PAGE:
free to look after Dad and no-one could override my claim. If I was going to end up doing it
anyway, it was sensible to surround myself with the most selfish possible arguments. Then I
could never make out I had somehow been railroaded into filial duty.
Dad's mental state seemed, to us laymen, closer
to withdrawal than any lamentable state of confusion, delusion, vacancy. He could follow
conversations without taking an active part, in the time-honoured, head-swivelling fashion of
the tennis spectator, happy to watch the interplay with no presumptuous thought of raising a
There had been a time when he would smash back
everything that came over the net towards him, but he must have forgotten it. Dad had retired as
a judge at seventy-five, and in the five years-plus since then he had done nothing remotely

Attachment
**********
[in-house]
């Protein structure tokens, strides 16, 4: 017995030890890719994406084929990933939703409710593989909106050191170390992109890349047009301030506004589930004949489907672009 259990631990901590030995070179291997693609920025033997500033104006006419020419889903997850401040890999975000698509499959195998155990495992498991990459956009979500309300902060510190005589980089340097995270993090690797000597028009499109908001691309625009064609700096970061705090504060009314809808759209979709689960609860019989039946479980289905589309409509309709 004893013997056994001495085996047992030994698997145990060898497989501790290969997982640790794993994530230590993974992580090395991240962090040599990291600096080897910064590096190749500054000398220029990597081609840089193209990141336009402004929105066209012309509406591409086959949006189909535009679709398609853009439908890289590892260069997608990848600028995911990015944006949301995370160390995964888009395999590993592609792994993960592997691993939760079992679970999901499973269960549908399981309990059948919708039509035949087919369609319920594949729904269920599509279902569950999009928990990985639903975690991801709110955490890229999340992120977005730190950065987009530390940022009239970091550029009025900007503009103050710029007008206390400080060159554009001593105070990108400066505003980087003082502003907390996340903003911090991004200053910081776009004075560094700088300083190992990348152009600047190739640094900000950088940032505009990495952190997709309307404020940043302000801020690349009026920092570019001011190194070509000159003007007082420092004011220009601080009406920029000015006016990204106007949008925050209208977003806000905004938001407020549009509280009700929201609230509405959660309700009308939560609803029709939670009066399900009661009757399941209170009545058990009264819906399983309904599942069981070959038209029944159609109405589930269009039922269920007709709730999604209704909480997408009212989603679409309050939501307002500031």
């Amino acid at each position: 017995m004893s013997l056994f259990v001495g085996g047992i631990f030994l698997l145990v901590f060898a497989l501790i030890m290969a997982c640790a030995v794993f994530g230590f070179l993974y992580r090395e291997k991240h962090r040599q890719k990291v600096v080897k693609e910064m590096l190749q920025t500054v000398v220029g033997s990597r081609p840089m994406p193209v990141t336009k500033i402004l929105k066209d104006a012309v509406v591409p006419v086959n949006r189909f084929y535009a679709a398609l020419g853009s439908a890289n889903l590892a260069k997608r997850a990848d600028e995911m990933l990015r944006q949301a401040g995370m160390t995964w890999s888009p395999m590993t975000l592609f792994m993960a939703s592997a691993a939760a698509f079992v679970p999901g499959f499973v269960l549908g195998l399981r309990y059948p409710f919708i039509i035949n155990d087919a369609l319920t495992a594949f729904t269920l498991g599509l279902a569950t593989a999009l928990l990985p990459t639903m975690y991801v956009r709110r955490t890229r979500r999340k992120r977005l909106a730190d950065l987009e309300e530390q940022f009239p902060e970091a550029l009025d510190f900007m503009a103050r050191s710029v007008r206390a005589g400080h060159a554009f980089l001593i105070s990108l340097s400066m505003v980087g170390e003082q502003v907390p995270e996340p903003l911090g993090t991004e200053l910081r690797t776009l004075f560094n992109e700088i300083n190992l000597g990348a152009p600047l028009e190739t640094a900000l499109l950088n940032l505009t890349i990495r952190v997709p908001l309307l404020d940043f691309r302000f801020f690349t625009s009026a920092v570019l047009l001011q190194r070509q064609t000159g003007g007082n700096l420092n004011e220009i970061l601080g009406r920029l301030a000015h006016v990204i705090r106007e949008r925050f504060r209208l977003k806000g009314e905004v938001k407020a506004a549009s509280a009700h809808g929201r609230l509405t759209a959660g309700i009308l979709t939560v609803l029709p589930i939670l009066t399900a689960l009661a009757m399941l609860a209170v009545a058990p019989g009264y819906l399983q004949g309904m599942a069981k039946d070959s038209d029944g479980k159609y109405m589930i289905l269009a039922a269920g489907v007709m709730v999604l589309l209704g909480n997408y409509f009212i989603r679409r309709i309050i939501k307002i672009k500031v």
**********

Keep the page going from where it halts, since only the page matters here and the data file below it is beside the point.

active, unless you count listening to Rachmaninov's symphonies. He was a half-serious Celtic
fundamentalist who would adopt anyone or anything he admired into the ranks of the faithful, and
even lugubrious Rachmaninov (described by Stravinsky as a six-and-a-half-foot scowl, and hardly
an obvious candidate for recruitment to the ranks of undersized charmers) could be made over as
an honorary Welshman.
Dad wasn't professionally Welsh, if that means
any sort of caricature, but he was serious about his Welshness. His English intonation was
standard, perhaps modelled on the radio voices he heard in his childhood, before regionalism was
a virtue rather than an obstacle to progress. It's true that he deviated from the received
pronunciation to say âsandwich' as âsangwidge', making it sound like âlanguage', but that was
his only deformation of spoken English. When he spoke Welsh,
was an extra vitality detectable, almost a roguishness, as if the character that expressed
itself in his first language was less thoroughly moralized than the public figure and even the
Welsh people were better â or maybe they just had
better names. Osian Ellis the harpist. Caradoc Evans the writer. William Mathias the composer.
Clough Williams-Ellis the architect of Portmeirion. Kyffin Williams the painter (rhymes with